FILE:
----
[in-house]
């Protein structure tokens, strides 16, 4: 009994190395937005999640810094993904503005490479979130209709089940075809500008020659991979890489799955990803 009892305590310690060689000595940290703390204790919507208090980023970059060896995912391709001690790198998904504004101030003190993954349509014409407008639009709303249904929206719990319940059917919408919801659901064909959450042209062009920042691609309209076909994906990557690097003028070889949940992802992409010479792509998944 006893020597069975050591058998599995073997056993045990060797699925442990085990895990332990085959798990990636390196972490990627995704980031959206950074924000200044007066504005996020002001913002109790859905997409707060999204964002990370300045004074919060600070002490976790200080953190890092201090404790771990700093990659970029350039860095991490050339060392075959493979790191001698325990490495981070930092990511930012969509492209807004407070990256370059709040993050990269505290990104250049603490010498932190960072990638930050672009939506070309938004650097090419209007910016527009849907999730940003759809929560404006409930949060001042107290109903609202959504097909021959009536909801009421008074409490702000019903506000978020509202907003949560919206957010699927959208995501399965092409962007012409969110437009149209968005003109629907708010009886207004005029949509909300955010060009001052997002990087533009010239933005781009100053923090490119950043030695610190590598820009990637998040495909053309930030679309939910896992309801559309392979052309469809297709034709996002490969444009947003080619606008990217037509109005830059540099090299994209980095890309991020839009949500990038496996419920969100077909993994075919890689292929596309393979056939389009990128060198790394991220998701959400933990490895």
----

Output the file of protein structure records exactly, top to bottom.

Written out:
[in-house]
């Protein structure tokens, strides 16, 4: 009994190395937005999640810094993904503005490479979130209709089940075809500008020659991979890489799955990803 009892305590310690060689000595940290703390204790919507208090980023970059060896995912391709001690790198998904504004101030003190993954349509014409407008639009709303249904929206719990319940059917919408919801659901064909959450042209062009920042691609309209076909994906990557690097003028070889949940992802992409010479792509998944 006893020597069975050591058998599995073997056993045990060797699925442990085990895990332990085959798990990636390196972490990627995704980031959206950074924000200044007066504005996020002001913002109790859905997409707060999204964002990370300045004074919060600070002490976790200080953190890092201090404790771990700093990659970029350039860095991490050339060392075959493979790191001698325990490495981070930092990511930012969509492209807004407070990256370059709040993050990269505290990104250049603490010498932190960072990638930050672009939506070309938004650097090419209007910016527009849907999730940003759809929560404006409930949060001042107290109903609202959504097909021959009536909801009421008074409490702000019903506000978020509202907003949560919206957010699927959208995501399965092409962007012409969110437009149209968005003109629907708010009886207004005029949509909300955010060009001052997002990087533009010239933005781009100053923090490119950043030695610190590598820009990637998040495909053309930030679309939910896992309801559309392979052309469809297709034709996002490969444009947003080619606008990217037509109005830059540099090299994209980095890309991020839009949500990038496996419920969100077909993994075919890689292929596309393979056939389009990128060198790394991220998701959400933990490895």